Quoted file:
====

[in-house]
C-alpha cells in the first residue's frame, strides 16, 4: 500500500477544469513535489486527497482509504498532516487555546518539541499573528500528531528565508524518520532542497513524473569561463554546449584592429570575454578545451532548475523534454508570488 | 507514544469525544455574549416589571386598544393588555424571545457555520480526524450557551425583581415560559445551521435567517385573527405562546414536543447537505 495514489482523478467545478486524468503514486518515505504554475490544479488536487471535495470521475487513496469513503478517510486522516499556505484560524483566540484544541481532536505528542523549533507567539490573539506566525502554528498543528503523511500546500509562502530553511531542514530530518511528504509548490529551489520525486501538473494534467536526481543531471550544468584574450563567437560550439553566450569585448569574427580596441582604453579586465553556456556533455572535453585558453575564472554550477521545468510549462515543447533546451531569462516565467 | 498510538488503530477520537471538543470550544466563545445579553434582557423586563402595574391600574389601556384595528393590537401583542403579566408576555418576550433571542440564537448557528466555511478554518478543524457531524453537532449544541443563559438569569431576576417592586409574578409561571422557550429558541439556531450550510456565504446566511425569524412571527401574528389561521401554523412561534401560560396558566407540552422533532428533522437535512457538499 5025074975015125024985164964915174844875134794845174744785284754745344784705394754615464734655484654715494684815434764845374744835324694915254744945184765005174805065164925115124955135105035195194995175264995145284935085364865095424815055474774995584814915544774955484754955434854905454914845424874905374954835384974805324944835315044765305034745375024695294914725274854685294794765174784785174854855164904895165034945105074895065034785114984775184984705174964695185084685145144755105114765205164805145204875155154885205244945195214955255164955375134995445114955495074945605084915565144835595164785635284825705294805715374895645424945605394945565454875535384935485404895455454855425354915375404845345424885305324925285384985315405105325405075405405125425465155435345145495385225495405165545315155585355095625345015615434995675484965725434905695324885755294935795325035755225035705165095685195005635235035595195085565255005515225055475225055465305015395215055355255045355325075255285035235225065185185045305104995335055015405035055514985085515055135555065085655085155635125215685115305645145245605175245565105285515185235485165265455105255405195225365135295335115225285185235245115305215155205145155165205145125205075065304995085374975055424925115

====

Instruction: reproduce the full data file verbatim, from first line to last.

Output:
[in-house]
C-alpha cells in the first residue's frame, strides 16, 4: 500500500477544469513535489486527497482509504498532516487555546518539541499573528500528531528565508524518520532542497513524473569561463554546449584592429570575454578545451532548475523534454508570488 | 507514544469525544455574549416589571386598544393588555424571545457555520480526524450557551425583581415560559445551521435567517385573527405562546414536543447537505 495514489482523478467545478486524468503514486518515505504554475490544479488536487471535495470521475487513496469513503478517510486522516499556505484560524483566540484544541481532536505528542523549533507567539490573539506566525502554528498543528503523511500546500509562502530553511531542514530530518511528504509548490529551489520525486501538473494534467536526481543531471550544468584574450563567437560550439553566450569585448569574427580596441582604453579586465553556456556533455572535453585558453575564472554550477521545468510549462515543447533546451531569462516565467 | 498510538488503530477520537471538543470550544466563545445579553434582557423586563402595574391600574389601556384595528393590537401583542403579566408576555418576550433571542440564537448557528466555511478554518478543524457531524453537532449544541443563559438569569431576576417592586409574578409561571422557550429558541439556531450550510456565504446566511425569524412571527401574528389561521401554523412561534401560560396558566407540552422533532428533522437535512457538499 5025074975015125024985164964915174844875134794845174744785284754745344784705394754615464734655484654715494684815434764845374744835324694915254744945184765005174805065164925115124955135105035195194995175264995145284935085364865095424815055474774995584814915544774955484754955434854905454914845424874905374954835384974805324944835315044765305034745375024695294914725274854685294794765174784785174854855164904895165034945105074895065034785114984775184984705174964695185084685145144755105114765205164805145204875155154885205244945195214955255164955375134995445114955495074945605084915565144835595164785635284825705294805715374895645424945605394945565454875535384935485404895455454855425354915375404845345424885305324925285384985315405105325405075405405125425465155435345145495385225495405165545315155585355095625345015615434995675484965725434905695324885755294935795325035755225035705165095685195005635235035595195085565255005515225055475225055465305015395215055355255045355325075255285035235225065185185045305104995335055015405035055514985085515055135555065085655085155635125215685115305645145245605175245565105285515185235485165265455105255405195225365135295335115225285185235245115305215155205145155165205145125205075065304995085374975055424925115